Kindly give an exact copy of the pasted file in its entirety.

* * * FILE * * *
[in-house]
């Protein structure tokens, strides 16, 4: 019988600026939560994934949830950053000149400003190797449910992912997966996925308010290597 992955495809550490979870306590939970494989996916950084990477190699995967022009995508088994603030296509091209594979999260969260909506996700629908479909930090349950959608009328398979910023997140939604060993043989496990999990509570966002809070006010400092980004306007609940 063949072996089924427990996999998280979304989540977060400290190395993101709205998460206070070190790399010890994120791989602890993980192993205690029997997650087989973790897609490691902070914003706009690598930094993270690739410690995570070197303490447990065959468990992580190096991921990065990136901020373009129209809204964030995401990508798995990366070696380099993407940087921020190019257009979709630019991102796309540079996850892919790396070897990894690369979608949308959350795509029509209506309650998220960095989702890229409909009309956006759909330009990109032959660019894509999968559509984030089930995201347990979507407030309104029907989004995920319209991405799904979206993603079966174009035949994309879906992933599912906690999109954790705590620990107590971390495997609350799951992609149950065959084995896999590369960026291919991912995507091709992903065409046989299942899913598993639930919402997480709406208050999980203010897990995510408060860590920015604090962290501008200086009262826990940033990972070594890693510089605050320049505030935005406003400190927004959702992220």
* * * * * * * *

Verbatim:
[in-house]
């Protein structure tokens, strides 16, 4: 019988600026939560994934949830950053000149400003190797449910992912997966996925308010290597 992955495809550490979870306590939970494989996916950084990477190699995967022009995508088994603030296509091209594979999260969260909506996700629908479909930090349950959608009328398979910023997140939604060993043989496990999990509570966002809070006010400092980004306007609940 063949072996089924427990996999998280979304989540977060400290190395993101709205998460206070070190790399010890994120791989602890993980192993205690029997997650087989973790897609490691902070914003706009690598930094993270690739410690995570070197303490447990065959468990992580190096991921990065990136901020373009129209809204964030995401990508798995990366070696380099993407940087921020190019257009979709630019991102796309540079996850892919790396070897990894690369979608949308959350795509029509209506309650998220960095989702890229409909009309956006759909330009990109032959660019894509999968559509984030089930995201347990979507407030309104029907989004995920319209991405799904979206993603079966174009035949994309879906992933599912906690999109954790705590620990107590971390495997609350799951992609149950065959084995896999590369960026291919991912995507091709992903065409046989299942899913598993639930919402997480709406208050999980203010897990995510408060860590920015604090962290501008200086009262826990940033990972070594890693510089605050320049505030935005406003400190927004959702992220």